(AFP) March 25, 2011
A court in the southwestern province of Sichuan jailed Liu Xianbin, 43, for "inciting subversion of state power" after he published pro-democracy articles online, his wife Chen Mingxian told AFP. He was detained last June.
"The public prosecution authorities believe that these articles slander and vilify the Chinese Communist Party and incite people to overthrow party leaders," Chen said.
Beijing has launched a tough crackdown following the recent "Jasmine" revolts in the Middle East and North Africa, which many political analysts have said indicated official fears the unrest could spread to China.
UN High Commissioner for Human Rights Navi Pillay said she was extremely concerned that the sentence was a sign of an escalating clampdown rather than reform by Chinese authorities.
Authorities have been particularly on edge since the emergence of mysterious online calls, inspired by the Arab unrest, for people to gather in cities around China for subtle "strolling" demonstrations each Sunday.
The campaign has prompted tight security at designated protest sites and no obvious protest actions have been seen.
China faces rising public dissatisfaction over inflation, corruption and growing income disparities -- similar to the mix of problems contributing to the Arab unrest.
Chen called her husband's 10-year sentence -- handed down in the city of Suining -- severe, but added she was unsure whether that was because of the recent protest calls.
"The situation is currently very tense. Friends have been summoned to court and detained," she said.
UN human rights chief Pillay said: "The extremely harsh sentencing of Liu Xianbin confirms the severe limits being imposed on freedom of expression in China, and is another example of the escalating clampdown on the activities of human rights defenders.
"It runs counter to recent statements by China's leadership recognizing the need for reform," she added in a statement released by her office in Geneva.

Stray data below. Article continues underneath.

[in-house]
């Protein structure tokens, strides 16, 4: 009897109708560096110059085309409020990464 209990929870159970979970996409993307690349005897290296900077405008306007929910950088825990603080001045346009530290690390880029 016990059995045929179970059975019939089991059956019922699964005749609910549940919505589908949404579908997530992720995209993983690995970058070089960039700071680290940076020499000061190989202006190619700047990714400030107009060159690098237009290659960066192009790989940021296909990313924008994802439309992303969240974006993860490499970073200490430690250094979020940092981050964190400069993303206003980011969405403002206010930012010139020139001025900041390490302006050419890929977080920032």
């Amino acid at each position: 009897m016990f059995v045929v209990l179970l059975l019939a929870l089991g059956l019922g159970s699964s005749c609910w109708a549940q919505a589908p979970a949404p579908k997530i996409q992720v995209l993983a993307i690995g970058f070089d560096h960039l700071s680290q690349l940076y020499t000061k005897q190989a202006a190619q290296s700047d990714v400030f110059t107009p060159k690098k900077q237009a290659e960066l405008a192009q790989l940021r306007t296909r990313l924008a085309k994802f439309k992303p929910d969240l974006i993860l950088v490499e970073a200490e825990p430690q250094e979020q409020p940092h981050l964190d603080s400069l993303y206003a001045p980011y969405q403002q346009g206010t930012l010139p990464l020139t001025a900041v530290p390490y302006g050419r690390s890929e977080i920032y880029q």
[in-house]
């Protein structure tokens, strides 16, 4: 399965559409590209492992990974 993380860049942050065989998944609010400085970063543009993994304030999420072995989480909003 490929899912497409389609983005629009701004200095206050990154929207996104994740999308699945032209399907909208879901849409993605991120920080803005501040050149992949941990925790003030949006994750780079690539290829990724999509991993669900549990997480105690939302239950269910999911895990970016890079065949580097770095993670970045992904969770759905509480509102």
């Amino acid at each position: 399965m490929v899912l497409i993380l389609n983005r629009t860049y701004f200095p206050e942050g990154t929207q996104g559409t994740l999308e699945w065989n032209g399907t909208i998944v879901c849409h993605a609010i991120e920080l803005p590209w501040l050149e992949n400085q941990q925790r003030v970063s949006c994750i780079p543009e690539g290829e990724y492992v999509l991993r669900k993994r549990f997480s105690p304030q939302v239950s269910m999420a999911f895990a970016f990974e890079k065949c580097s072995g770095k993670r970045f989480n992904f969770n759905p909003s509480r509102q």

"Dissent is not a crime and I urge the Chinese authorities to release any person detained for peacefully exercising his or her right to freedom of expression."
Amnesty International, the rights group, condemned the conviction.
"Liu Xianbin is not guilty of any crime. He is a prisoner of conscience and should be released immediately," said Catherine Baber, its deputy director for the Asia-Pacific.
"Ten years imprisonment for writing articles is an appalling sentence, and a travesty of justice. The Chinese authorities are shooting the messenger rather than heeding the message, when even Premier Wen Jiabao has acknowledged the need for political reform," she said.
Liu has previously spent more than a decade in prison for his activism.
He served two-and-a-half years in jail for his role in the 1989 Tiananmen pro-democracy protests, rights groups say.
He was arrested again in the late 1990s over his activities as a founding member of the China Democracy Party, and sentenced to 13 years in prison for subversion, but was released in 2008, ahead of time.
Following his release, he became an active member of Sichuan's dissident community, publishing articles on democracy and human rights and voicing support for other jailed Chinese dissidents.
"He was in jail twice but still he didn't repent," Chen said, adding that this may have contributed to his latest hefty sentence.
AFP calls to the Suining court where Liu was sentenced went unanswered